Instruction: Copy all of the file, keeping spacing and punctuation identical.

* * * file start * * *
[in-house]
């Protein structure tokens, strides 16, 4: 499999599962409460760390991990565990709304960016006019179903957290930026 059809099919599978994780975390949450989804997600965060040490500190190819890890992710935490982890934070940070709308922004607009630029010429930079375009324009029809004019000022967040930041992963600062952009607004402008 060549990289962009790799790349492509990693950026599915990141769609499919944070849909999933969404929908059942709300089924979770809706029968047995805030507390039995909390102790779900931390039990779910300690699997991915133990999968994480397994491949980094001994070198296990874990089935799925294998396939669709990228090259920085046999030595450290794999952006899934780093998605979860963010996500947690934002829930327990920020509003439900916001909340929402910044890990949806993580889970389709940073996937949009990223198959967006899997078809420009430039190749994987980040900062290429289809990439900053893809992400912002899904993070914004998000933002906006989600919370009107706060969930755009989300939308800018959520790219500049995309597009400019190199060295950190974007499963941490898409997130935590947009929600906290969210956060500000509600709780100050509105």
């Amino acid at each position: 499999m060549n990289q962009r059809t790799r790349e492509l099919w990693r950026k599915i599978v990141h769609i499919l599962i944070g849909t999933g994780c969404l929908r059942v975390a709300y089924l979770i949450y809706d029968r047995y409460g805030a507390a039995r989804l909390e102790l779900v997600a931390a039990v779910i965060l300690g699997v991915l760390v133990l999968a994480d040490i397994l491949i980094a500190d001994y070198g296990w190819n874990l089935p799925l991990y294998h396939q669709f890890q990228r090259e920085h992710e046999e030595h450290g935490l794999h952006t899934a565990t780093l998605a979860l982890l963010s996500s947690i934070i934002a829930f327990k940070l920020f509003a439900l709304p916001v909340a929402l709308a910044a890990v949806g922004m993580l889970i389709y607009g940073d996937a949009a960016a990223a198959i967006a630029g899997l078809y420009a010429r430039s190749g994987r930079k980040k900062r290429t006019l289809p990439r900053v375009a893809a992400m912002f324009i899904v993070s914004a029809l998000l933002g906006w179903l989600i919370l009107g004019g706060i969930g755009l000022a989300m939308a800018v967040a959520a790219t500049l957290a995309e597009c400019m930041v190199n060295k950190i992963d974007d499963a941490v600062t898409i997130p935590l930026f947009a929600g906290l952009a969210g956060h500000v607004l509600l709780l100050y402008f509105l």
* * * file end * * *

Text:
[in-house]
């Protein structure tokens, strides 16, 4: 499999599962409460760390991990565990709304960016006019179903957290930026 059809099919599978994780975390949450989804997600965060040490500190190819890890992710935490982890934070940070709308922004607009630029010429930079375009324009029809004019000022967040930041992963600062952009607004402008 060549990289962009790799790349492509990693950026599915990141769609499919944070849909999933969404929908059942709300089924979770809706029968047995805030507390039995909390102790779900931390039990779910300690699997991915133990999968994480397994491949980094001994070198296990874990089935799925294998396939669709990228090259920085046999030595450290794999952006899934780093998605979860963010996500947690934002829930327990920020509003439900916001909340929402910044890990949806993580889970389709940073996937949009990223198959967006899997078809420009430039190749994987980040900062290429289809990439900053893809992400912002899904993070914004998000933002906006989600919370009107706060969930755009989300939308800018959520790219500049995309597009400019190199060295950190974007499963941490898409997130935590947009929600906290969210956060500000509600709780100050509105």
């Amino acid at each position: 499999m060549n990289q962009r059809t790799r790349e492509l099919w990693r950026k599915i599978v990141h769609i499919l599962i944070g849909t999933g994780c969404l929908r059942v975390a709300y089924l979770i949450y809706d029968r047995y409460g805030a507390a039995r989804l909390e102790l779900v997600a931390a039990v779910i965060l300690g699997v991915l760390v133990l999968a994480d040490i397994l491949i980094a500190d001994y070198g296990w190819n874990l089935p799925l991990y294998h396939q669709f890890q990228r090259e920085h992710e046999e030595h450290g935490l794999h952006t899934a565990t780093l998605a979860l982890l963010s996500s947690i934070i934002a829930f327990k940070l920020f509003a439900l709304p916001v909340a929402l709308a910044a890990v949806g922004m993580l889970i389709y607009g940073d996937a949009a960016a990223a198959i967006a630029g899997l078809y420009a010429r430039s190749g994987r930079k980040k900062r290429t006019l289809p990439r900053v375009a893809a992400m912002f324009i899904v993070s914004a029809l998000l933002g906006w179903l989600i919370l009107g004019g706060i969930g755009l000022a989300m939308a800018v967040a959520a790219t500049l957290a995309e597009c400019m930041v190199n060295k950190i992963d974007d499963a941490v600062t898409i997130p935590l930026f947009a929600g906290l952009a969210g956060h500000v607004l509600l709780l100050y402008f509105l």